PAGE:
The vast majority of search traffic that comes to microecos is, apparently, in search of sex cartoons, tips about effective copulation techniques and Hall and Oates lyrics (in that order). A few however come in search of specific answers to life’s fleeting questions. Most, presumably, leave disappointed. Sorry.
Anyway, I thought it might be fun to see what questions are burning in the minds of microecos glancers this week:
Q – What is genetic material of a ladybug
A – Beetles, including coccinellids, like all living beings store genetic information in the form of Deoxyribonucleic Acid (DNA).
Q – Etymology of latin names of amphisbaenia
A – Nice! Okay, not a question per se but I think we get what you’re going for. Believe it or not “amphisbaenia” means, roughly, “goes both ways.” In fact if you want to parse the etymology a little more carefully I think it works out to be “goes at both ends.” Seriously. If you don’t know about amphisbaenians you should, and this is probably a bad place to start.
Q – Why do snakes spen most of there lives b
A – Hmm, I’m guessing the abrupt termination is wordpress’ fault, but that’s not much for me to go on. “Below ground” would be my first guess, in which case the question needs a bit of clarification. While some snakes do spend some or even most of their lives underground, many others don’t. This actually could be a good jumping off point to discuss various scenarios for the evolutionary origin of snakes, fossorial v. aquatic v. arboreal (that’s right I said arboreal), but maybe another time….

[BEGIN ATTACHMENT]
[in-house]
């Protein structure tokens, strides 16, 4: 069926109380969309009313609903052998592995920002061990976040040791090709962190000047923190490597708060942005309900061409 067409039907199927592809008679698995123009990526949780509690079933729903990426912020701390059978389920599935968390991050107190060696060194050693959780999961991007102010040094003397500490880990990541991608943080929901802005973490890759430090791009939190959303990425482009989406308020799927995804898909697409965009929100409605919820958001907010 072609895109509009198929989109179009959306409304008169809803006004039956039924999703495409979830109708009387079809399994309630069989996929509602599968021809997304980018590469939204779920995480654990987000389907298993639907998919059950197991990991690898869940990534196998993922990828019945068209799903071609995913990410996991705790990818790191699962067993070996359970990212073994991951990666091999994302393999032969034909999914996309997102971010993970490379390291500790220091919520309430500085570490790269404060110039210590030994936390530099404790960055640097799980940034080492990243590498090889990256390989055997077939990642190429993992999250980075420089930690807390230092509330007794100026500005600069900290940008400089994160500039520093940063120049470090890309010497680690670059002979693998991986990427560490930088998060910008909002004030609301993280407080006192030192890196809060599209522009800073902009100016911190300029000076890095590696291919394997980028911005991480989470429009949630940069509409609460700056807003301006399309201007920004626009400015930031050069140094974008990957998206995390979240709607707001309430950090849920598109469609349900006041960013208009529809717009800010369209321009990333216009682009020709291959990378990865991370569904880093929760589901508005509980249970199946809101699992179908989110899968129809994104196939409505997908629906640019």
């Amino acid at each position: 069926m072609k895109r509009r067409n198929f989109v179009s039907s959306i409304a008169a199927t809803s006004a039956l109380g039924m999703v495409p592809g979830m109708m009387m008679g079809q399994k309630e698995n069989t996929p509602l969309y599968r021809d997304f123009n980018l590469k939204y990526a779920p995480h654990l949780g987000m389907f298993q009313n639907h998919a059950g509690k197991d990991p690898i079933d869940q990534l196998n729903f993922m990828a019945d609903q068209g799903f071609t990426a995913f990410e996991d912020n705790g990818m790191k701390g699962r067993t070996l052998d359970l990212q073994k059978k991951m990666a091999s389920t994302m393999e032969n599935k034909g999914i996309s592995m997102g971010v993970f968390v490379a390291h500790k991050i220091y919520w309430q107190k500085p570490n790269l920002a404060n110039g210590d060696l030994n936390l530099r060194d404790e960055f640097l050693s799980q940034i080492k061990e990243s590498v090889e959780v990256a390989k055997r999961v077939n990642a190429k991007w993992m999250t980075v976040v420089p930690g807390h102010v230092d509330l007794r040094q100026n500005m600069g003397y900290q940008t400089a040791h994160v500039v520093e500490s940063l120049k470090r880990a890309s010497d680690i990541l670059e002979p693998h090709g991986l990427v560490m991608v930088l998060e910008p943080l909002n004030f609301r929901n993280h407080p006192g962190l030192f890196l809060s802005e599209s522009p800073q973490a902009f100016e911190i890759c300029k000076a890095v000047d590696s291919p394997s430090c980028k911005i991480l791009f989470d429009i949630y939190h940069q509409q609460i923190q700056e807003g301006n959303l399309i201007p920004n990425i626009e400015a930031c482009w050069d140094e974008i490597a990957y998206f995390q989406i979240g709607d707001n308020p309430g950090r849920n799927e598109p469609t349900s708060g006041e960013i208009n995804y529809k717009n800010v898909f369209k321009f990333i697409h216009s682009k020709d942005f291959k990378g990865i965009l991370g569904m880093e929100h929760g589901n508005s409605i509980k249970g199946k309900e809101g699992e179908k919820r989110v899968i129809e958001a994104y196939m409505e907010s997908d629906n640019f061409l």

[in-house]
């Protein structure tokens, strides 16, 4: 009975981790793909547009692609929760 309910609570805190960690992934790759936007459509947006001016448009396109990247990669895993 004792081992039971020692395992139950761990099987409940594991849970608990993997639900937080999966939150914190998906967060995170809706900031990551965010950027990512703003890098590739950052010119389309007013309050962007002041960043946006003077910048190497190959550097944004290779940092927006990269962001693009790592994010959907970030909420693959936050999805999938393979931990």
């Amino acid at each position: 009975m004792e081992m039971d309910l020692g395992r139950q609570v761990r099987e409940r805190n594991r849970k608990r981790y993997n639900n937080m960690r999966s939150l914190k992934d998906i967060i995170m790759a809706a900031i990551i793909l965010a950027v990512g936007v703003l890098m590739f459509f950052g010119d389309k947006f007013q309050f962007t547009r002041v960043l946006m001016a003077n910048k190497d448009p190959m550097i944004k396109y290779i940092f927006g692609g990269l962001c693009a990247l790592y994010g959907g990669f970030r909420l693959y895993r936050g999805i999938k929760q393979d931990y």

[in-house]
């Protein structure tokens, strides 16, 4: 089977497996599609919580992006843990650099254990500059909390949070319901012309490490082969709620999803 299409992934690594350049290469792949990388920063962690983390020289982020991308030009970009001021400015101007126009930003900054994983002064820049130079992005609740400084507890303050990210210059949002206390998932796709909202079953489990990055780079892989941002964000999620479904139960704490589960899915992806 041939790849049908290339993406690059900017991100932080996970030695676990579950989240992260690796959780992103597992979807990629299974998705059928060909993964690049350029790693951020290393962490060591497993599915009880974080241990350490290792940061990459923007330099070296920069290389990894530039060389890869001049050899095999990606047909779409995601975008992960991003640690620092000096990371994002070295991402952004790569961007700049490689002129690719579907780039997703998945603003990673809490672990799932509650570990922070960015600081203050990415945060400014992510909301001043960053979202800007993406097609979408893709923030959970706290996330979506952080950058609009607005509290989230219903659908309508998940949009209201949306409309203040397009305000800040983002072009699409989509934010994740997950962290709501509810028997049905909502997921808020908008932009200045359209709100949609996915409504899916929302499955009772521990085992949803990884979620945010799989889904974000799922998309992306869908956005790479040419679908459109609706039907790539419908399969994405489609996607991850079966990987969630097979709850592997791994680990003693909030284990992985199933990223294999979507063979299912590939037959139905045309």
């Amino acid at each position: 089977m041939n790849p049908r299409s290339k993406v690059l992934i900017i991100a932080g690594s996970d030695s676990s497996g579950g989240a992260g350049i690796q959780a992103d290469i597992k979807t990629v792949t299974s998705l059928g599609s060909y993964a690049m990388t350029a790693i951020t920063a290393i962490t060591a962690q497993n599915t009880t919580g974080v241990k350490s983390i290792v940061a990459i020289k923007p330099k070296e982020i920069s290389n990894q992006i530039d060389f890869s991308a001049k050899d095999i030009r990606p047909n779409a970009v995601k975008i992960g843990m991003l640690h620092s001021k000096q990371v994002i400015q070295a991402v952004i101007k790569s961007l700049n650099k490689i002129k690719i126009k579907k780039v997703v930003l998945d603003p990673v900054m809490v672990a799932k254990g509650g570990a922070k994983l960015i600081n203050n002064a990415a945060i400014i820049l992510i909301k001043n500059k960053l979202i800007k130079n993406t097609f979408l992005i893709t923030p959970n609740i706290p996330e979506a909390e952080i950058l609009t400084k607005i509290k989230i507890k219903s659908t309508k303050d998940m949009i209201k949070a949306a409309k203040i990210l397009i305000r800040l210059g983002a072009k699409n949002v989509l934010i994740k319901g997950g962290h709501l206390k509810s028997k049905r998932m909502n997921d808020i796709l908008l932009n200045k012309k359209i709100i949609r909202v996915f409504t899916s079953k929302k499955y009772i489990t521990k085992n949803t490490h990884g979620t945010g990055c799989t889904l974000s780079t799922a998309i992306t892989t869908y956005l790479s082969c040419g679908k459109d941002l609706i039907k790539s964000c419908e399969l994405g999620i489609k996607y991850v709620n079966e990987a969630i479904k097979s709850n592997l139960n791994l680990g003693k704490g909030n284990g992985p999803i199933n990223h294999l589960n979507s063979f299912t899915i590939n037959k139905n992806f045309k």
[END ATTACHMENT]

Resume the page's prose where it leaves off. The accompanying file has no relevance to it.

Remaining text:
Q – Where was the first whale found
A – Wow, that’s an incredibly difficult question. If the question is “where did the first human (or hominid) first see a whale or whale carcass” the answer is likely the coast of Africa though I wouldn’t care to hazard a more specific answer than that. Incidentally, we know now that Neandertals ate cetaceans. However, I’m guessing you are actually asking where the earliest whale fossils have been found. Fossil evidence suggests that whales evolved on the northern shore of the Tethys in the Eocene, in or near present day Pakistan.
Q – What category of animal does arachnid fa
Q – Who is buried with lincoln?
A – Good question!
Q – How many living vampire squids are there?
A – One species of living vampire squid, Vampyroteuthis infernalis, is currently recognized. As with most deep sea creatures (actually most creatures except those hopelessly endangered) we don’t have a solid handle on worldwide population. Given their wide distribution in temperate and tropical oceans it’s likely that Vampyroteuthis are reasonably abundant, compared at least to, say, Shakers.
Well, that about does it for this week’s questions…perhaps next week we’ll delve into the search archives!